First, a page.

Those Brick by Brick developments which have been subject to scrutiny by the planning committee so far have been criticised for misleading applications and been described by the Croydon North MP, Steve Reed OBE, as “over-development”, with “in-fill” blocks to be built on small pockets of green space between existing council flats.
The council’s recruitment ad for Cheek by Jowl gushes with all the bullshit normally associated with a Negrini-inspired project.
“Croydon hasn’t seen expansion like we are currently experiencing since the 1960s. We’re already well underway with some £5billion of investment that will be completed over the next few years. New offices, new retail and new homes will provide well-paid jobs and high-quality accommodation for our rapidly growing population.
“Croydon is a naturally ambitious council – so we’re looking for inspirational leaders who share our passion for supporting business growth and responding to local needs.” Notice how “business growth” is prioritised over “local needs” in this advertisement for what is supposed to be a Labour-run council.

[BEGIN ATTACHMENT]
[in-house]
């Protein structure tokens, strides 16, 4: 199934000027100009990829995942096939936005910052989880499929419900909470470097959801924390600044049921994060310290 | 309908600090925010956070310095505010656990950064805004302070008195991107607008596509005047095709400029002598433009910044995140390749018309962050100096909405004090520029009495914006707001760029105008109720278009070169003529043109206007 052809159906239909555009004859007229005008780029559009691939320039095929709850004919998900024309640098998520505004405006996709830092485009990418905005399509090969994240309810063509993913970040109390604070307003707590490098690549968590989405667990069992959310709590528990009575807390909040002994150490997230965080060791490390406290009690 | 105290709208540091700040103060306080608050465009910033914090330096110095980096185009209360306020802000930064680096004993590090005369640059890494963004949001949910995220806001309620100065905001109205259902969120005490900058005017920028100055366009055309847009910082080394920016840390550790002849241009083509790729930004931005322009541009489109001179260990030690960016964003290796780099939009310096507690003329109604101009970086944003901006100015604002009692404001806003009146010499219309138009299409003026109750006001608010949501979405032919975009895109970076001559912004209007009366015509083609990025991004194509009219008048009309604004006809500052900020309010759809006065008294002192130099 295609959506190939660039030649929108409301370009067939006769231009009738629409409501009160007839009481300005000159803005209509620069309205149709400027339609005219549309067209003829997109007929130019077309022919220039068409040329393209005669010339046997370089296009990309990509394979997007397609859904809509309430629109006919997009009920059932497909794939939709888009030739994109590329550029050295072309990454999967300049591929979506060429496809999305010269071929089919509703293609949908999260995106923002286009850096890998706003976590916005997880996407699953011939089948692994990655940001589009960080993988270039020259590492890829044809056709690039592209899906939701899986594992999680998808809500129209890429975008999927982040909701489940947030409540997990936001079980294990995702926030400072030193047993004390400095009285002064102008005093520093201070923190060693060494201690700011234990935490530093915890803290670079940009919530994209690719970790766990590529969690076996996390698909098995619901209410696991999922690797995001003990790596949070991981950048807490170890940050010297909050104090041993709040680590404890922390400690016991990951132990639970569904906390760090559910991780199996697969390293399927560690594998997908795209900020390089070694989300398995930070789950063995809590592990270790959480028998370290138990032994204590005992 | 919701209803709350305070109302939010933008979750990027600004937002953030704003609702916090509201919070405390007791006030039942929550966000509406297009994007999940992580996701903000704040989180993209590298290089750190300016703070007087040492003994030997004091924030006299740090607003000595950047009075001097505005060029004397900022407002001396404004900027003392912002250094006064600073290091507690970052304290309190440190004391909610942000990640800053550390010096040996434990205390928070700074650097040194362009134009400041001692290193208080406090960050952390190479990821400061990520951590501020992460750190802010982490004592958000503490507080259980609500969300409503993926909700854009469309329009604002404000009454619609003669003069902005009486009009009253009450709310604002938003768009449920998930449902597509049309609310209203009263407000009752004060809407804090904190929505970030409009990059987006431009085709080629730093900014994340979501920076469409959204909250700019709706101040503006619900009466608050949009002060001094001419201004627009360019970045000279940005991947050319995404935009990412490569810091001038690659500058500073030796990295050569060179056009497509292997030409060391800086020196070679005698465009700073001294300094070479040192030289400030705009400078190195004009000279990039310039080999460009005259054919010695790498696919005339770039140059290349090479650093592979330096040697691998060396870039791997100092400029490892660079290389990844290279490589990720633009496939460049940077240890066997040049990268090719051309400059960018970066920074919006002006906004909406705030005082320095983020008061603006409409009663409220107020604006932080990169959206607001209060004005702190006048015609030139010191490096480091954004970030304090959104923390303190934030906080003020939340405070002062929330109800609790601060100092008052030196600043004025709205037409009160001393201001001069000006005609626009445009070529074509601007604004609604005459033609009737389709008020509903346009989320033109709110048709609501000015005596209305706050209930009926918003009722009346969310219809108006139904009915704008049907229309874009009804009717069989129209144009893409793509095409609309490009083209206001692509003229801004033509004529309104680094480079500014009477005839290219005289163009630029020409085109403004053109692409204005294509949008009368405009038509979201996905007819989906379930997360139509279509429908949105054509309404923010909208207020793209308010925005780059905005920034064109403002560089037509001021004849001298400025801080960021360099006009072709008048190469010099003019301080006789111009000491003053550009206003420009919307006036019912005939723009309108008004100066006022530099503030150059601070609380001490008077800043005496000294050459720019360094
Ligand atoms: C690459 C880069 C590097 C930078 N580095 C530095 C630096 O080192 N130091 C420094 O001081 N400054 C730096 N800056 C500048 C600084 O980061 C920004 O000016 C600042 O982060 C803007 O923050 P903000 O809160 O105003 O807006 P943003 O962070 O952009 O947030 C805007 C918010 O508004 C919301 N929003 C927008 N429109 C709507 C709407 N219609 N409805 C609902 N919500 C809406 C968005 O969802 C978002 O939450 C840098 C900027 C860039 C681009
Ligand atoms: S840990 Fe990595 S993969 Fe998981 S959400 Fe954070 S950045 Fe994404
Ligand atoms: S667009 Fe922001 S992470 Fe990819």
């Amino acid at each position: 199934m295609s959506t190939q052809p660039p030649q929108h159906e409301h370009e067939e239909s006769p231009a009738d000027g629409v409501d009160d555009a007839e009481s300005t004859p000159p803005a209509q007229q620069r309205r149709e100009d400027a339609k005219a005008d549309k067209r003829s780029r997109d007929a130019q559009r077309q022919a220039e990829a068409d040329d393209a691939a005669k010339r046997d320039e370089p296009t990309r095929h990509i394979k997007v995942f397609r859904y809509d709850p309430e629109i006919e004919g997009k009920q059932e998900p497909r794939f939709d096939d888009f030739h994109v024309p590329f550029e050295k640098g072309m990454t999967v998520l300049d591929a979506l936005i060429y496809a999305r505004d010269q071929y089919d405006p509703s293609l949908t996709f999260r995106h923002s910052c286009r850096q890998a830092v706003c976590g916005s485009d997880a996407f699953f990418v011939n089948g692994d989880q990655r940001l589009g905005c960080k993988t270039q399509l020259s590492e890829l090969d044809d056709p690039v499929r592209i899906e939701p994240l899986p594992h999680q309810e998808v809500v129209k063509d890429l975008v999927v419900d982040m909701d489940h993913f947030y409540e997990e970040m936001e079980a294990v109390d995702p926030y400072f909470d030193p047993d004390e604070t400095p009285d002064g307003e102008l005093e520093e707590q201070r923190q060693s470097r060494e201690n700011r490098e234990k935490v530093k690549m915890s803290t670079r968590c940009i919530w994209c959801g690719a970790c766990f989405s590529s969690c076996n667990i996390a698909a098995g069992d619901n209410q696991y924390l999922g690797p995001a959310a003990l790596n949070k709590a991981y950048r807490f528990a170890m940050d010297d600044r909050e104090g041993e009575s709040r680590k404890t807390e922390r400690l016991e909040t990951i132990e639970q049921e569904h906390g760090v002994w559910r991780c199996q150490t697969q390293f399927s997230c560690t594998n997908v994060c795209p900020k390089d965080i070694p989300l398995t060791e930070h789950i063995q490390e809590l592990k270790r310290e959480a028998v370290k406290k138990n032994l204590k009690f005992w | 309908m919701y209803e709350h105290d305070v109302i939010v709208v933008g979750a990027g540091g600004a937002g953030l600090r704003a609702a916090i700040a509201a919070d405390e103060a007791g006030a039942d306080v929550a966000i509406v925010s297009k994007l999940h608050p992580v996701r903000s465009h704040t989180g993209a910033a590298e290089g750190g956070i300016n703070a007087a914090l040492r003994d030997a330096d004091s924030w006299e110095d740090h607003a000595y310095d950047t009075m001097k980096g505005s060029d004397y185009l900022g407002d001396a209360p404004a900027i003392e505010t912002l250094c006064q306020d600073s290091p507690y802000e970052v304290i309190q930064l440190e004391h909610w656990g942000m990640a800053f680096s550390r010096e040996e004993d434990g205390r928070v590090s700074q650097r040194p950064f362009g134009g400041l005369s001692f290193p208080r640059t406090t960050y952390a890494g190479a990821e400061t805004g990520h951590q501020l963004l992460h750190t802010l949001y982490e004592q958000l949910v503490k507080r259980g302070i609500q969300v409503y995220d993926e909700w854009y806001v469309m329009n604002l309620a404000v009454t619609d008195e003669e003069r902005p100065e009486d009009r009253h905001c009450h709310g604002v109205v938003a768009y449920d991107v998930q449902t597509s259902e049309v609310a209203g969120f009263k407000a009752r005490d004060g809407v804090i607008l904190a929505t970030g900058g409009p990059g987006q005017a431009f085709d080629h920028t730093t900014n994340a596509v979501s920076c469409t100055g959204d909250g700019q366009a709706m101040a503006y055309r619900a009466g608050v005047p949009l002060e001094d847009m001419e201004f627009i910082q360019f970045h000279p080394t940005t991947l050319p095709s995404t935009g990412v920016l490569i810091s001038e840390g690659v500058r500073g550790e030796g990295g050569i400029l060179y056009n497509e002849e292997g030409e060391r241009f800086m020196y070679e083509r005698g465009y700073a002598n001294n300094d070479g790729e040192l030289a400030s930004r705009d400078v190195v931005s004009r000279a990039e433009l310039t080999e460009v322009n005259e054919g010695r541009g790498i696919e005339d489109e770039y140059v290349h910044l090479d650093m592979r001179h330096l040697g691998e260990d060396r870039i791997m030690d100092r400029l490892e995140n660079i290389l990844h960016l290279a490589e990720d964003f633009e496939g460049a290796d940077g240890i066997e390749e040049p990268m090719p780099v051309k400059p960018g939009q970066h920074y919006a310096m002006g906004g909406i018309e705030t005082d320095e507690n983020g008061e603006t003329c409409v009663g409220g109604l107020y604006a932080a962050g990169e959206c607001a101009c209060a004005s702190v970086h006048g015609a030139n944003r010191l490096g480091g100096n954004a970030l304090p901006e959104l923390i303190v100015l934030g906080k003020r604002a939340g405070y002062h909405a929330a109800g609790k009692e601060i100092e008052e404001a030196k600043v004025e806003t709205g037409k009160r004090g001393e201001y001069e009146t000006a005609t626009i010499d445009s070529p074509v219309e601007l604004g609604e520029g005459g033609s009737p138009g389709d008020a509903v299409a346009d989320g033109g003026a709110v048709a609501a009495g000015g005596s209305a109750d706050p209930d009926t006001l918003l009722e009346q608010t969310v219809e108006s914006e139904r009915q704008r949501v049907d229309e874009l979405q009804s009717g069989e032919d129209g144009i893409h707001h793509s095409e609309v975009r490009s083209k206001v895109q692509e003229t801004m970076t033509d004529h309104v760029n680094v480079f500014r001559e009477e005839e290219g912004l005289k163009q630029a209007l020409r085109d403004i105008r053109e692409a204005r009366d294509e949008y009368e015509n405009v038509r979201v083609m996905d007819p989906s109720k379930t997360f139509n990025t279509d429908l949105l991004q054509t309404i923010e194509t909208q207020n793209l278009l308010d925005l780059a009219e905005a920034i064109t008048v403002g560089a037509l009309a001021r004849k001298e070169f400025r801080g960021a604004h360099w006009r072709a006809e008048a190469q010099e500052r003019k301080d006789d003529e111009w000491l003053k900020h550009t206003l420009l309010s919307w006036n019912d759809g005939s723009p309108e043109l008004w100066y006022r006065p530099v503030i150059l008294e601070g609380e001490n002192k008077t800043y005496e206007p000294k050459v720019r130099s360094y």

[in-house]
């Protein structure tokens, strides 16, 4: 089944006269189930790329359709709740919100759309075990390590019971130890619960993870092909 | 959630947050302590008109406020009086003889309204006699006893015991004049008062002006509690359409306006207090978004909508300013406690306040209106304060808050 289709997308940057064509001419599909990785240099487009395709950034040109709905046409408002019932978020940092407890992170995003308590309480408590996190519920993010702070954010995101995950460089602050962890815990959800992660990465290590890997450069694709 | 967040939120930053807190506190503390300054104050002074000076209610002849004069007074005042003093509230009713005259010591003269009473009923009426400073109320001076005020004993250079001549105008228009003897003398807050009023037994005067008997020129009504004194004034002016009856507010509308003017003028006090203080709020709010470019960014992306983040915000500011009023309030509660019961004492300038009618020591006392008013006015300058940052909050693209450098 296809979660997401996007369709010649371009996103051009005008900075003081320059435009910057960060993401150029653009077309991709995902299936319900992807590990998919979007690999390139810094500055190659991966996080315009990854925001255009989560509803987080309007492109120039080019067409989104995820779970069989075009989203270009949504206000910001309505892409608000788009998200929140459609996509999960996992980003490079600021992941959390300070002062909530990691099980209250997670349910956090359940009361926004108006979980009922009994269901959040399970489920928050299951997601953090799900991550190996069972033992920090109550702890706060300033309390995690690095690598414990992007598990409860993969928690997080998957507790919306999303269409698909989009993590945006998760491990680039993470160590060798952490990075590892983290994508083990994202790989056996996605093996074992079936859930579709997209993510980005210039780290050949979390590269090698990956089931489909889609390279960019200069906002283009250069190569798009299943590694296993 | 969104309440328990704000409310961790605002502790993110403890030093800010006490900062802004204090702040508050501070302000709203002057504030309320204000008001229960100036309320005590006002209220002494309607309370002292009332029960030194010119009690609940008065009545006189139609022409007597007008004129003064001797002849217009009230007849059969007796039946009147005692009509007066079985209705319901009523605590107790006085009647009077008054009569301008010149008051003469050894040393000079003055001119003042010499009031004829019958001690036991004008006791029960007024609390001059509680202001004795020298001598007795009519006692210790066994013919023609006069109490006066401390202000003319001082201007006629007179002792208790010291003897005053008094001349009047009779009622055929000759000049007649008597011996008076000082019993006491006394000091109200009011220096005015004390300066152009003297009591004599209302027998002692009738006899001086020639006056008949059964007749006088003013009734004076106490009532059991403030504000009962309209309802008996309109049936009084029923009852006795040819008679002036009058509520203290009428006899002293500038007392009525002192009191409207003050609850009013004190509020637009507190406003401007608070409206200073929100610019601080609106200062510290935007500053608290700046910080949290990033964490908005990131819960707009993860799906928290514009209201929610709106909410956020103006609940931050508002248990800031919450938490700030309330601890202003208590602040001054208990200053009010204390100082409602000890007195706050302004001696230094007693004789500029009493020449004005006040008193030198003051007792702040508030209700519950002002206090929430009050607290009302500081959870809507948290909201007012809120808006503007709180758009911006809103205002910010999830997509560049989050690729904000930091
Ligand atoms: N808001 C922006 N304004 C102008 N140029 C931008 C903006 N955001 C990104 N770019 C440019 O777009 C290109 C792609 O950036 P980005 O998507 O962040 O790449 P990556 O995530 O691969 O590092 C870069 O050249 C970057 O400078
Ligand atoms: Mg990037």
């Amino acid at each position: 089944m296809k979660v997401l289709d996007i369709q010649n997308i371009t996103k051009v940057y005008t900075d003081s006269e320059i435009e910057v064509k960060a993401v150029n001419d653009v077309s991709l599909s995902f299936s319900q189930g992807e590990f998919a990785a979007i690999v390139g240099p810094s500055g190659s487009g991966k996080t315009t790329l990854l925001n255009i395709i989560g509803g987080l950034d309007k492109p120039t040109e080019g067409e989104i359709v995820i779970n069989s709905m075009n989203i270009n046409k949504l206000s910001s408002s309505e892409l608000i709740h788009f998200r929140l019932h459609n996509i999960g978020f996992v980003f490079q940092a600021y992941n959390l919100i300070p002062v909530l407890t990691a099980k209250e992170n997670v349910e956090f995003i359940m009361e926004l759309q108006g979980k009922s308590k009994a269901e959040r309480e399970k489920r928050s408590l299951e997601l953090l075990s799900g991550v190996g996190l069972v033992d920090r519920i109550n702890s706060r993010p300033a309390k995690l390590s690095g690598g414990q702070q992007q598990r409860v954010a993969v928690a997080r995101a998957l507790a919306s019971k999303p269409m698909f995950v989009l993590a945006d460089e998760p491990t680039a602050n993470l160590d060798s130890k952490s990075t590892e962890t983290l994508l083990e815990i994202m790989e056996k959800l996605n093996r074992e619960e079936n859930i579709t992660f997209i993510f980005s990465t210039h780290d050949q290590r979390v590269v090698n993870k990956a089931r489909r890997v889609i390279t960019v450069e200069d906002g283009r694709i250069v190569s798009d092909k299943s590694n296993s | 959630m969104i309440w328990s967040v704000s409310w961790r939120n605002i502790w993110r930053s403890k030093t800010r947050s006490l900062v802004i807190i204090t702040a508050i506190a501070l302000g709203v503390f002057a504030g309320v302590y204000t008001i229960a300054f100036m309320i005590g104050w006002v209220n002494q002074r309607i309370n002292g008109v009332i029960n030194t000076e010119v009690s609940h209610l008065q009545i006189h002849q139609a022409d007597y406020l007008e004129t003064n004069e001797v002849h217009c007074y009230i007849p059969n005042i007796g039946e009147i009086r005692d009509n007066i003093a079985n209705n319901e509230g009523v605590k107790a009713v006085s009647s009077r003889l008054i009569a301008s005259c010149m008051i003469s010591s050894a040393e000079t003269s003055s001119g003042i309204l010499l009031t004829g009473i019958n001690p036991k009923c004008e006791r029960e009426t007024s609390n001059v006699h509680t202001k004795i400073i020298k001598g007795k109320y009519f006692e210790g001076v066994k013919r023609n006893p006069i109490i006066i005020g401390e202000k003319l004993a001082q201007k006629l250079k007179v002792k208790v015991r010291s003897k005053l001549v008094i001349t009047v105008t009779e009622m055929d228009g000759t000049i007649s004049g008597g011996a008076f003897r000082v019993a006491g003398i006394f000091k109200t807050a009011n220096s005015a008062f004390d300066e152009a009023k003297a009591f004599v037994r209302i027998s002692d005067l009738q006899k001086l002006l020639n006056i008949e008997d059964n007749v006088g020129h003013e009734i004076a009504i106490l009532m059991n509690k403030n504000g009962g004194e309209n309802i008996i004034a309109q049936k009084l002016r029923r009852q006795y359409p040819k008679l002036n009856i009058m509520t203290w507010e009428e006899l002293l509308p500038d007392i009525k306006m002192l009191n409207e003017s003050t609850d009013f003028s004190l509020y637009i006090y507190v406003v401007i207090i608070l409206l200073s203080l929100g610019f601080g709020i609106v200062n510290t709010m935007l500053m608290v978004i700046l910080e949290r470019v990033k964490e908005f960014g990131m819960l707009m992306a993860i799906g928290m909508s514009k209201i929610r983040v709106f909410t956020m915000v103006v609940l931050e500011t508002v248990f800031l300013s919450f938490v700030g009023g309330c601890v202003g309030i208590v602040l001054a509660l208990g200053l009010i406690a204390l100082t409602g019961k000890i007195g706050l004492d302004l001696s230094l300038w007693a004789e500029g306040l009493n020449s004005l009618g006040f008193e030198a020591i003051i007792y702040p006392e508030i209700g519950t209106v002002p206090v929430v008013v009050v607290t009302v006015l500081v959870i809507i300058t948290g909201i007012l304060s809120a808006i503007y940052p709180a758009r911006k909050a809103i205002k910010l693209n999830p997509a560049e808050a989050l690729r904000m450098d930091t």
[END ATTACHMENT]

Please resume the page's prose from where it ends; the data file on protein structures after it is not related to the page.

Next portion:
The ad continues: “Strong partnerships are the foundation for the future. That’s why we’re constantly looking forward. We need to find creative new ways of working together with other agencies and the private sector to deal with the financial challenges ahead.
“Because with growth comes increased demand – but also huge opportunity.” It reads like an extract from the dialogue given to Gordon Gekko in Wall Street, rather than a recruitment post for a middle-manager in a suburban local authority.
“Chances like this only come along once in a generation, and our task, and maybe yours, is to shape a positive future for Croydon’s residents and businesses alike.
“It is on the cusp of an unprecedented period of growth and revitalisation and over the next five years…”, they say, without mentioning Westfield, which has been promised for five years, and still not a single brick has been laid.
“This is your opportunity to be at the heart of this exciting regeneration programme, developing and delivering projects which will transform the borough. Reporting to the head of development, you will manage a wide range of regionally significant development projects delivered by the council and the council’s new development company Brick by Brick, and a wide range of regeneration and cultural interventions which support our growth and placemaking ambitions.”